At the cornerstone of meaningful work and life, is the search and use of life purpose. This is defined simply as, what you see as your reason for existing in life. It should provide an answer to the big life question ~ why are you here on earth? It is your intrinsic motivator and driver for your life and for most, the reason they get up in the morning, they do what they do and the compass for making life decisions, influencing our behaviour and choices.

Purpose is different for everyone. For some it has to do with spirituality and religious beliefs, others responsibilities to family, friends or activism on human and environmental challenges. For others it is connected to vocation where doing meaningful and satisfying work is important. We therefore have included Life Purpose in this career planning program because we subscribe to the broader definition of careers to be beyond a job, but to include all the other roles in your life and you. Source:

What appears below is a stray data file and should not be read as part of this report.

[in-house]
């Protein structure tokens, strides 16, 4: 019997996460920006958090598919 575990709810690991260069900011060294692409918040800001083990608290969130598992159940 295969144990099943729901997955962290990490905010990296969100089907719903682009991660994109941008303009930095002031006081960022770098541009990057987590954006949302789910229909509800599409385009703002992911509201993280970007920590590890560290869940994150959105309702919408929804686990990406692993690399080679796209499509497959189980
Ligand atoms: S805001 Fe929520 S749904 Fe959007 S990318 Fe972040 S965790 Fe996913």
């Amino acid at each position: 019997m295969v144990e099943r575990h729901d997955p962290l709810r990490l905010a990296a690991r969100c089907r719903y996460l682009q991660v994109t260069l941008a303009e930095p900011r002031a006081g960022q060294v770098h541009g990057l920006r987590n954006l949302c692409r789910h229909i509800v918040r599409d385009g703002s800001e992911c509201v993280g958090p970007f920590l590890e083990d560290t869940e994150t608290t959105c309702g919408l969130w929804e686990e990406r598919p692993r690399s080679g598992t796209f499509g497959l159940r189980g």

Purpose and Meaningful Work is seen as the convergence of four primary elements: passion (what you love), vocation (what you are good at), mission (what the world or society needs) and profession (what you can get paid for. Reflect on the following four questions, represented in the Purpose diagram below:


  1. PASSION – What do you Love? What aspects of your life bring you into your heart and make you come alive? What would you do even if you did not get paid? Could be many.
  2. VOCATION – What are you Great at? What unique skills do you have that come most naturally to you? What talents have you cultivated and what do you excel at even when you aren’t trying?
  3. MISSION – What Cause do you believe in? What breaks your heart or pulls at your gut? What change would you most love to create in the world? What would you give your life for?
  4. PROFESSION – What do people Value and pay you for? What service, value or offering do you bring, or could you bring, that brings real value to others? Something people need and are happy to pay for or share some value in exchange?  Reflect on your knowledge, 3 core technical skills, 3 core soft skills, your education qualifications, certifications, experience over the year (paid and unpaid) etc. [Source:]